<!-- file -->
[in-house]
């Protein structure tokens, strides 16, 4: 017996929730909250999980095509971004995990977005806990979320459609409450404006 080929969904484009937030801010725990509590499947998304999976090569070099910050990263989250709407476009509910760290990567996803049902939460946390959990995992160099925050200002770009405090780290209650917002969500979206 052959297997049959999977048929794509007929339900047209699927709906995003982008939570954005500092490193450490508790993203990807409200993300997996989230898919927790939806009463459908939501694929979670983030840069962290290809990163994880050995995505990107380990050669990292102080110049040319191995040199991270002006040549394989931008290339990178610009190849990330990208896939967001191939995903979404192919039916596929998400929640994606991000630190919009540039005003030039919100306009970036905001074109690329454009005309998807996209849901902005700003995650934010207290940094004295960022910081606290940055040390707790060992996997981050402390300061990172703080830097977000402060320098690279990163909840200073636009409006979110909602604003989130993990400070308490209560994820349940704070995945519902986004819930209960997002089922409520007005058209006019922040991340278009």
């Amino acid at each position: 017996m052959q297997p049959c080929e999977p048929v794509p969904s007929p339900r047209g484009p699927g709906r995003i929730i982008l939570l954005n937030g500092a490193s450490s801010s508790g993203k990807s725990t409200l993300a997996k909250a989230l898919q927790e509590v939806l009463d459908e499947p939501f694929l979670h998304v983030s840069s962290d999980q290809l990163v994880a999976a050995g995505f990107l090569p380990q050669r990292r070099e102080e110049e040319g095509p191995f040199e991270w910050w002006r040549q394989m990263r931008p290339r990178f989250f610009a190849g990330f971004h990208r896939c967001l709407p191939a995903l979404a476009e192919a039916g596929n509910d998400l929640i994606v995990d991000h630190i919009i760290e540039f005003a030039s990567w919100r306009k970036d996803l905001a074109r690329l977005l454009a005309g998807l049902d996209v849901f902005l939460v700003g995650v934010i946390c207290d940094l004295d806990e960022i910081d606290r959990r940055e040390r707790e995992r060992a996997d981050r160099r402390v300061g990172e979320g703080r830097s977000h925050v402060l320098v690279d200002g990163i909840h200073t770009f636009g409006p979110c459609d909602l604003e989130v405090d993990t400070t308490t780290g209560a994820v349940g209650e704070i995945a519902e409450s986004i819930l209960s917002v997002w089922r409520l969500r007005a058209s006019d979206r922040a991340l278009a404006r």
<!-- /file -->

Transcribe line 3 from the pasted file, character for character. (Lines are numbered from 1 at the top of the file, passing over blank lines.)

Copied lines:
């Amino acid at each position: 017996m052959q297997p049959c080929e999977p048929v794509p969904s007929p339900r047209g484009p699927g709906r995003i929730i982008l939570l954005n937030g500092a490193s450490s801010s508790g993203k990807s725990t409200l993300a997996k909250a989230l898919q927790e509590v939806l009463d459908e499947p939501f694929l979670h998304v983030s840069s962290d999980q290809l990163v994880a999976a050995g995505f990107l090569p380990q050669r990292r070099e102080e110049e040319g095509p191995f040199e991270w910050w002006r040549q394989m990263r931008p290339r990178f989250f610009a190849g990330f971004h990208r896939c967001l709407p191939a995903l979404a476009e192919a039916g596929n509910d998400l929640i994606v995990d991000h630190i919009i760290e540039f005003a030039s990567w919100r306009k970036d996803l905001a074109r690329l977005l454009a005309g998807l049902d996209v849901f902005l939460v700003g995650v934010i946390c207290d940094l004295d806990e960022i910081d606290r959990r940055e040390r707790e995992r060992a996997d981050r160099r402390v300061g990172e979320g703080r830097s977000h925050v402060l320098v690279d200002g990163i909840h200073t770009f636009g409006p979110c459609d909602l604003e989130v405090d993990t400070t308490t780290g209560a994820v349940g209650e704070i995945a519902e409450s986004i819930l209960s917002v997002w089922r409520l969500r007005a058209s006019d979206r922040a991340l278009a404006r």